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You are here : 3-RX.com > Medical Encyclopedia > Diseases and Conditions > Turner Syndrome

Turner Syndrome

Alternate Names : Monosomy X, Ullrich-Turner Syndrome, 45, X Gonadal Dysgenesis

Overview, Causes, & Risk Factors | Symptoms & Signs | Diagnosis & Tests | Prevention & Expectations | Treatment & Monitoring

Turner syndrome is a genetic disorder caused by the lack of an X chromosome.

What is going on in the body?

Turner syndrome only affects females. Because females with Turner syndrome don't have the normal number of chromosomes, the body's natural balance is upset. This results in underdevelopment of the ovaries, breasts, uterus and vagina. Females with this disorder are infertile.

Women with Turner syndrome are shorter than average, usually under 5' tall. This disorder usually does not cause mental retardation, but some affected females have learning disabilities. They also may have confusion about space and distances.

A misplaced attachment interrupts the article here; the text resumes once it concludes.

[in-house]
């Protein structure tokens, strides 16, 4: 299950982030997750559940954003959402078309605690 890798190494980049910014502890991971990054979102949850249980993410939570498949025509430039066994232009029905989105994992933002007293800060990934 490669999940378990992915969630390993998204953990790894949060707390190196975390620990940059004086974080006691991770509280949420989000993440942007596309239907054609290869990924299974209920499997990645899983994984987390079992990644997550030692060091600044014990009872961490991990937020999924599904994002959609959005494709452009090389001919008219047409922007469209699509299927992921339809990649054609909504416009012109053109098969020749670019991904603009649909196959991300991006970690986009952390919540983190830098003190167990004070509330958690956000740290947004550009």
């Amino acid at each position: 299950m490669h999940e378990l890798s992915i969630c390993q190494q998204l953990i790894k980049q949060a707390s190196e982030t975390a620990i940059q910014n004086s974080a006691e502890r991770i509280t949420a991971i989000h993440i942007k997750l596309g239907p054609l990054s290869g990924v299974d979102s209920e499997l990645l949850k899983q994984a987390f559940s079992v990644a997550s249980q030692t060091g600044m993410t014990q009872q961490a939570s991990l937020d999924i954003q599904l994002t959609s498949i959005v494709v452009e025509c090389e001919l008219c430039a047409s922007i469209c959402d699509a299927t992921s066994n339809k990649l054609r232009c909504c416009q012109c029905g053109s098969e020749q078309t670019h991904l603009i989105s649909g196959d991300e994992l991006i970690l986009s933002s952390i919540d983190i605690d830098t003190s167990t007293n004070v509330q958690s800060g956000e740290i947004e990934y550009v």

What are the causes and risks of the condition?

Turner syndrome is caused when a fertilized egg is missing one of the sex chromosomes. Most people have forty-six chromosomes in the nucleus of each cell of their bodies. These chromosomes exist in matched pairs, meaning there are 23 pairs. One of these 23 pairs determines whether a person will be a male or a female. This pair is called the sex chromosome pair. The sex chromosomes are designated by letters. The letter X designates the chromosome associated with being female. The letter Y designates the chromosome associated with being male. Most females have two X chromosomes. Most males have an X chromosome and a Y chromosome.

If the only sex chromosome present is an X, the person will be a female with the Turner syndrome. The scientific designation for this situation is 45,X. Since one of the sex chromosomes is missing in Turner syndrome, the body's natural balance is upset, causing the problems in growth and development described above.

Turner syndrome is seen in 1 in 10,000 live births. It is much more common at conception, however, indicating that most affected fetuses do not survive.


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Turner Syndrome: Symptoms & Signs

Author: Ronald J. Jorgenson, DDS, PhD, FACMG
Reviewer: Eileen McLaughlin, RN, BSN
Date Reviewed: 05/07/01

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